A Critique of Fundamentalism

These are thoughts about a certain interpretation of Islam – the one we refer to as fundamentalist. This interpretation is to be found in many places, and there is much to suggest that the extent of its adherents is growing.

What characterizes fundamentalist Islam? Several things, perhaps fanaticism, spring first to mind.

The fanatic follower of Islam has no understanding of other people’s viewpoints. He rejects and dismisses these, and in addition, despises them. He sees the world divisible in two: those who "believe", or those who share his viewpoint, and the infidels who do not. The first are close to God, like himself, while the others belong to Evil.

The latter can in principle as a consequence be annihilated.

How contrary this is to the heart of Islam! Where man is seen as God’s vice-regent on earth! Ali ibn Talib, who is one of the foremost personalities in Islam, had this to say about the relationship: "The other is either your brother in faith, or your brother in creation!" We belong to a community.

Islam’s foremost ideal, the prophet Muhammad (peace be upon him), like Jesus (peace be upon him), loved his enemies! This rarely comes through, but is nonetheless true (Qur’an 3:119).

The fundamentalist has a closed mind. He repeats old thoughts, and lives a spent life, willingly, from a period of decline.

How contrary to the Qur’an’s command to always hone the intellect! Think, evaluate, reflect, reason! These words are among those most used in the Koran.

Indeed, the worst creatures before God, it says, are those that do not use their reason! (8:22)

The fundamentalist does not see the intellectual imperative. Thus he seldom has anything to contribute.

The Koran says: Follow the best of the Book! (39:18). But isn’t everything that comes from God "the best"? – Best, at any given time,

and best in the current situation. We are commanded to make use of thought.

The fundamentalist is formalistic. He is bound to the outer forms of what he believes are important commands about how to dress, eat, drink, greet people, lie, sleep, awake and cut his beard. Formalism kills religion’s soul.

How contrary this as well is to Islam! The Qur’an cares little for outer forms. It is not important, it says, whether you "turn your faces towards east or west". But it is important to believe! and to do what is right! (2:177)

Finally, with regard to good deeds: the fundamentalist is not concerned with ethics, or, he confuses ethics and formalism. In his opinion, it is "right" to greet people in a correct manner, say the "appropriate" religious phrases and otherwise make an outward show as prescribed, according to traditions of etiquette.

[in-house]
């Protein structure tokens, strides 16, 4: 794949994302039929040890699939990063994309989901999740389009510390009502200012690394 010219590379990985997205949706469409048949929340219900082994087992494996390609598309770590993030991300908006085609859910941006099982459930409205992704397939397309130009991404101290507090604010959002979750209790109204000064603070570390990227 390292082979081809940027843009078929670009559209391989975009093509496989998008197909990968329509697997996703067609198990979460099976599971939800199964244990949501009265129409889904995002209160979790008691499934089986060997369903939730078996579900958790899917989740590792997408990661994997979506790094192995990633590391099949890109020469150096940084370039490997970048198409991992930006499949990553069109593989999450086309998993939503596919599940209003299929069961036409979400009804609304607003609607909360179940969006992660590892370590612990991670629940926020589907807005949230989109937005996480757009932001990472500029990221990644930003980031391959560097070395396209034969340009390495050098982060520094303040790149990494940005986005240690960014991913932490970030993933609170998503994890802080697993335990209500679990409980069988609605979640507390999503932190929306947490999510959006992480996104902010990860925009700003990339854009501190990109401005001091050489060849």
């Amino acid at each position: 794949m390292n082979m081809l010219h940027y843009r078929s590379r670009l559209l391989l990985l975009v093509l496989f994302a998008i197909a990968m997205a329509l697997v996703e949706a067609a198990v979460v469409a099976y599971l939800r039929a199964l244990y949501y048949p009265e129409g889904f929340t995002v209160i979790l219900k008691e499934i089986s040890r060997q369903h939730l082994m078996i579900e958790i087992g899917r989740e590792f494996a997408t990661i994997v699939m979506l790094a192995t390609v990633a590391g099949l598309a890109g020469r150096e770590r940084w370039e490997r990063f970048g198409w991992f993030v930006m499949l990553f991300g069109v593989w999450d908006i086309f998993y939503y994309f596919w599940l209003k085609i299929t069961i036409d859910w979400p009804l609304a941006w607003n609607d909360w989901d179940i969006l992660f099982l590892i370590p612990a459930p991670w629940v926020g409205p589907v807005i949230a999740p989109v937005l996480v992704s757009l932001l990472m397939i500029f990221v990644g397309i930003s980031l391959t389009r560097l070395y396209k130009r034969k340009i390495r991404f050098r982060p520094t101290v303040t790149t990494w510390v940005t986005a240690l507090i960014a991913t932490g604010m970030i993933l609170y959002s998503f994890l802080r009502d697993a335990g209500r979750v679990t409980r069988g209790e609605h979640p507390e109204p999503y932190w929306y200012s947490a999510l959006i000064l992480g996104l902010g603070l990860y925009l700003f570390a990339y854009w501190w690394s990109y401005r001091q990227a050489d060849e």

He knows little of genuine ethics.

This is contrary to the Qur’an, where speaking to Muslims, it says: Compete with them (Christians and Jews) in doing good (5:48). And manifest Islam’s golden rule: Repel evil with something that is finer. (41:33). While we are reminded that if we act rightly, it is to our own good, and if we do evil, it is to our detriment (45:14).

The Qur’an promises tenfold in return for each fine deed, while an evil deed stands alone. (6:161)

And this is a point. I recently saw an article where a "learned scholar" of Islam was asked the following questions:

”Is it permissible for a woman to work in a home for the elderly, where both men and women live? Where workers must bathe both men and women and change their diapers? Where she may have to serve them forbidden drinks and meals containing pork? May a Muslim woman work in this place if she avoids serving people alcohol and haraam meat? Also, please note that she is not allowed to wear anything but a scarf on her head and a knee-length shirt over trousers. Some people have said that doing this kind of work is better than being dependent on the social benefits given to families whose head is out of work.”

The woman was advised not to take such work! She must be properly covered. Furthermore, in washing the elderly and changing their diapers, she might be lead to see their private parts! and touch them!

She would be dealing with impure things.

No, it was better to accept help from the social security office, was the response. (Even if the benefits came from "infidels".)

What should one think about such "ethics"? The Qur’an speaks against this when the outer appearances are placed before morality. This applies even to prayer – one of the most important things for a Muslim.

The Qur’an says: Woe to those who pray, but who are oblivious of their moral duties! (107:4-5)

Of course it is a moral duty to care for elderly women and men!

And, with regard to the humiliation of applying for help from a social institution, the Prophet Mohammed (peace be upon him) has this to say: It is better to collect wood and carry it on your back for sale than to ask for help from others, who will give to you or not give to you.

But it was going to talk about fundamentalism, and this is what I am doing. Formalism, narrow-mindedness and close-mindedness – rigid and uninspired – are the nature of fundamentalism.

If it grows and becomes strong, it will threaten both you and me.

18970cookie-checkA Critique of Fundamentalism